The Lord of the Rings is a story of
The Unexpected Hero

Every great story needs a Hero.

The Lord of The Rings by J R R Tolkein, is widely considered to be one of the greatest works of Fantasy Literature ever written; and for good reason. It spans a rich and expansive world, and offers a story that is altogether epic in scope but deeply personal in its telling. Within this world, there are many characters explored, each championing the cause of their side; and as with all great stories, there is a hero to be found.

Who is the Hero in The Lord of the Rings?

A traditional hero in our mind is the one who fights grand battles and achieves great glory. But J R R Tolkien chooses to present us with a different idea for a hero.

All that is gold does not glitter

A character like Aragorn certainly seems primed to be the ultimate vehicle of heroism. But even he is not introduced as a confident and established hero, but as a grimy and weatherworn Ranger. Beneath the mud and grime however, is a leader of men and the heir to the throne of Gondor. Aragorn struggles with self-doubt, but eventually overcomes his insecurities to claim his destiny as a great warrior, leading a great host against the enemy, and finally being crowned as king. By all means, this is the Hero's journey that we have come to expect.

But anyone who has delved into the Lord of the Rings, would probably not point to Aragorn as the primary Hero of the tale. He certainly is one of the many heroes in the series, yet somehow, despite being the quintessential personification of heroism, it is the characters that surprise us that seem to have the greater impact in the course of the story.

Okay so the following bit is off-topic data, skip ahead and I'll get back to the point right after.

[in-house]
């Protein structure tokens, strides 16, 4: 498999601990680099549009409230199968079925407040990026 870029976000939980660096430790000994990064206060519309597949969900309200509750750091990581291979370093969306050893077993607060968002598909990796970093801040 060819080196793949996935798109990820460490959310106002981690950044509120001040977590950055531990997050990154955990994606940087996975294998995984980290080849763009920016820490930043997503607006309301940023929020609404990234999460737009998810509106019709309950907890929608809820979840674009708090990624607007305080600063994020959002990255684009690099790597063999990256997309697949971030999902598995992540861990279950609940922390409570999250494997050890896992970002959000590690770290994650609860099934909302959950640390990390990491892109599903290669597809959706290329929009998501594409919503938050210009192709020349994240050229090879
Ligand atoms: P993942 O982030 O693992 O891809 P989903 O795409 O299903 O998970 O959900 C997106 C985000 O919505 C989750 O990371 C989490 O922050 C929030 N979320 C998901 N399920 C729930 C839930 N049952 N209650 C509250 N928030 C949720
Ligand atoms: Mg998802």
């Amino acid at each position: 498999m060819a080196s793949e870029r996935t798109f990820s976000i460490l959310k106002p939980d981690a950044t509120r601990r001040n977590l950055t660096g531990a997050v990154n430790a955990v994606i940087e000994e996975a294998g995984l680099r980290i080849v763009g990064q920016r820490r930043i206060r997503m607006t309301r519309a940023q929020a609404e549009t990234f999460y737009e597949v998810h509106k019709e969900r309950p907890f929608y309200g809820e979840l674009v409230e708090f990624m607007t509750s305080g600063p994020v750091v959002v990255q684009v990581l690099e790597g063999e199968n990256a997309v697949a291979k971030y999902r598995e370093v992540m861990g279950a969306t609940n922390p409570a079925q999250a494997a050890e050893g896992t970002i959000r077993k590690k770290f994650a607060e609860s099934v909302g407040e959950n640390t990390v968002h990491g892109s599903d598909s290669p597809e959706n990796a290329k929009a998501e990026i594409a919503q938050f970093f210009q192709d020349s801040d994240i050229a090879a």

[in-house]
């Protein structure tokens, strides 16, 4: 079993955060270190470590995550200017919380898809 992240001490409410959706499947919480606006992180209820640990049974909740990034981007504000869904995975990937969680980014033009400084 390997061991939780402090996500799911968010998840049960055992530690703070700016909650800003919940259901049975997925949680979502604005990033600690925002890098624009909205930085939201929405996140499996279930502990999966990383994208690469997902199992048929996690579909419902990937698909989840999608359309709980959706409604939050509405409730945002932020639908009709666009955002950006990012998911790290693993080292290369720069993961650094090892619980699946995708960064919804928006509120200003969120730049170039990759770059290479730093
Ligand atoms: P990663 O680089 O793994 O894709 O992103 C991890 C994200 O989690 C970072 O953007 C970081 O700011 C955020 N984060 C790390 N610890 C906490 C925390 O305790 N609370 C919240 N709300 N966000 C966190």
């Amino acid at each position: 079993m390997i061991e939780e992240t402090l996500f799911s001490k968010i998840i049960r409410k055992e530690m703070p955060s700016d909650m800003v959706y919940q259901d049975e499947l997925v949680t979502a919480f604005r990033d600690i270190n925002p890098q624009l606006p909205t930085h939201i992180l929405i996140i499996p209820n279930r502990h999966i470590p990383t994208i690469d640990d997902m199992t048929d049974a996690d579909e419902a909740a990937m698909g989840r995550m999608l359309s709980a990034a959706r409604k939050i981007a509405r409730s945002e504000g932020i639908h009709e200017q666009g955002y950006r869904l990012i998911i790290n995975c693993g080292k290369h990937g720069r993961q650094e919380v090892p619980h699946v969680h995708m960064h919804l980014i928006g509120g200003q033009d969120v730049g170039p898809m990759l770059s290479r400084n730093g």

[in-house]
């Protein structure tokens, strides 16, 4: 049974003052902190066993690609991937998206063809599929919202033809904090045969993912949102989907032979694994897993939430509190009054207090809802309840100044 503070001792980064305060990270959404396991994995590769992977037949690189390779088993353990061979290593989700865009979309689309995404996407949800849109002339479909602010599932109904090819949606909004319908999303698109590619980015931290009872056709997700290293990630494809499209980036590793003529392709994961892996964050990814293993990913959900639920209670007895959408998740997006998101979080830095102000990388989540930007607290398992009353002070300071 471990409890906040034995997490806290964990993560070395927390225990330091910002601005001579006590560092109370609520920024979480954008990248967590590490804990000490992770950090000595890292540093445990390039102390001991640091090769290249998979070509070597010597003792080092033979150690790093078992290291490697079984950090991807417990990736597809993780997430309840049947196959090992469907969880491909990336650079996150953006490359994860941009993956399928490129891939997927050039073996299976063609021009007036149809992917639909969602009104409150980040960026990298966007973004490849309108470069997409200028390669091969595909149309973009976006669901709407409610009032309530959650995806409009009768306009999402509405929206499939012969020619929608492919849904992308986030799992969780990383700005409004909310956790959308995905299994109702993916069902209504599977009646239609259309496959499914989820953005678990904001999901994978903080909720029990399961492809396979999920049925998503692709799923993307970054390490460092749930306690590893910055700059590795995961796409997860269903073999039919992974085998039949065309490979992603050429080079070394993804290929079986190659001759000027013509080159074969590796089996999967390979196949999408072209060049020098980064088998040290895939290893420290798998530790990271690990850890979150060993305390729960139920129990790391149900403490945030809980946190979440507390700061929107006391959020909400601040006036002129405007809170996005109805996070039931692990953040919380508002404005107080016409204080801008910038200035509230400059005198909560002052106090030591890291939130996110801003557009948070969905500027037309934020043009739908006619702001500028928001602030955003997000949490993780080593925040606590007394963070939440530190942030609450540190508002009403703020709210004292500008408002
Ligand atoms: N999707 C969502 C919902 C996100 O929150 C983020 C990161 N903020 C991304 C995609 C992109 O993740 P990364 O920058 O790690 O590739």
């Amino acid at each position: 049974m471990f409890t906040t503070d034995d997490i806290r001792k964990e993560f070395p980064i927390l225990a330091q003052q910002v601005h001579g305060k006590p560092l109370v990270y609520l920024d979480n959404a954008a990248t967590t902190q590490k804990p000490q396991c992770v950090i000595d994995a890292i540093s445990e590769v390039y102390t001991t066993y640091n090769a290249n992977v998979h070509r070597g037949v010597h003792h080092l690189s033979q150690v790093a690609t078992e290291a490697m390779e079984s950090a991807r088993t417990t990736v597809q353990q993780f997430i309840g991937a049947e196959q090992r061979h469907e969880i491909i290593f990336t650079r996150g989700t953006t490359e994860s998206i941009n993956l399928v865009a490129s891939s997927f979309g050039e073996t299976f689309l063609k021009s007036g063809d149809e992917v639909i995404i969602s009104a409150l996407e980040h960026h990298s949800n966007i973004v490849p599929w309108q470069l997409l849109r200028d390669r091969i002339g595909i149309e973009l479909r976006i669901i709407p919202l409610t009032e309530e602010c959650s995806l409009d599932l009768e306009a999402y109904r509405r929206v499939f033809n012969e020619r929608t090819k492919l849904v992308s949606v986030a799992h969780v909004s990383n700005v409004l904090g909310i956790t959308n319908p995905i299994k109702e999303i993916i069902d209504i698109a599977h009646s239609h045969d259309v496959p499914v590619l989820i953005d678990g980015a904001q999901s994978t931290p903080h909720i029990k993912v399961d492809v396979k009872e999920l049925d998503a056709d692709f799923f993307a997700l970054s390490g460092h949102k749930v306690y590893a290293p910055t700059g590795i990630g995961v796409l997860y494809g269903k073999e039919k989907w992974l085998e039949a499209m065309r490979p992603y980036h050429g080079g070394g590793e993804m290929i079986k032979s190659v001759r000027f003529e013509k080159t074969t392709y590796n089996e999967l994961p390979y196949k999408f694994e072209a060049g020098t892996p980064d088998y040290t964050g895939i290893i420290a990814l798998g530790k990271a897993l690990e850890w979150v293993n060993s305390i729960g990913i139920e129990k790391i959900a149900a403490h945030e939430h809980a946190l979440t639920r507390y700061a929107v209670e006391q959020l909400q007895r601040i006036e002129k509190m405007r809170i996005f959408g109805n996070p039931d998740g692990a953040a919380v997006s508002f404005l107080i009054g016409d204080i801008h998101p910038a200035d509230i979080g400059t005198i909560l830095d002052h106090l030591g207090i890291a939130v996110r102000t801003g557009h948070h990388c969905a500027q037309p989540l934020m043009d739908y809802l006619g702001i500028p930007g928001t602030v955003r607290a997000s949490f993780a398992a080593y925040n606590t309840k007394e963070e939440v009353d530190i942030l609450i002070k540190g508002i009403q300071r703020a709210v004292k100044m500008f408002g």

The Unexpected Hero is a recurring theme in The Lord of the Rings, and Tolkien begins this with Frodo Baggins. Much is made of a simple hobbit being chosen as the Ring Bearer, amidst the presence of warriors, wizards and wise men. Frodo never sees himself playing a large or even significant role, merely a temporary steward of the Ring until stronger and wiser folk can take over. And yet it is he that becomes the bearer of the greatest burden, precisely because of his humility and unassuming nature. It harkens to the famous adage that perhaps the greatest Heroes are the ones that do not pursue its glories.

Frodo in Rivendell

Even the smallest person can change the course of the future

Once Frodo becomes the Ring Bearer, we settle in for a charming story of how our brave little Hobbit will overcome his trials to defeat the evil forces that surround him and triumph as the ultimate Hero. We are now one step into the Unexpected Hero theme. But as the plot progresses, events do not unfold the way we expect. Despite being pure-hearted and good-intentioned, Frodo progressively crumbles under the burden of being the Ring Bearer. Despite being essentially our main protagonist, by the latter-end of the tale, he makes unwise decisions, treats Sam unfairly, is undiscerning of Gollum's treachery, and finally is unable to resist the temptation of the One Ring, succumbing to his desire and deciding to hold on to it instead of destroying it. That, is certainly not heroic. Now we are pulled in one step deeper into the twist of the Unexpected Hero. As Frodo steadily shrinks in heroism, Tolkien introduces to us another.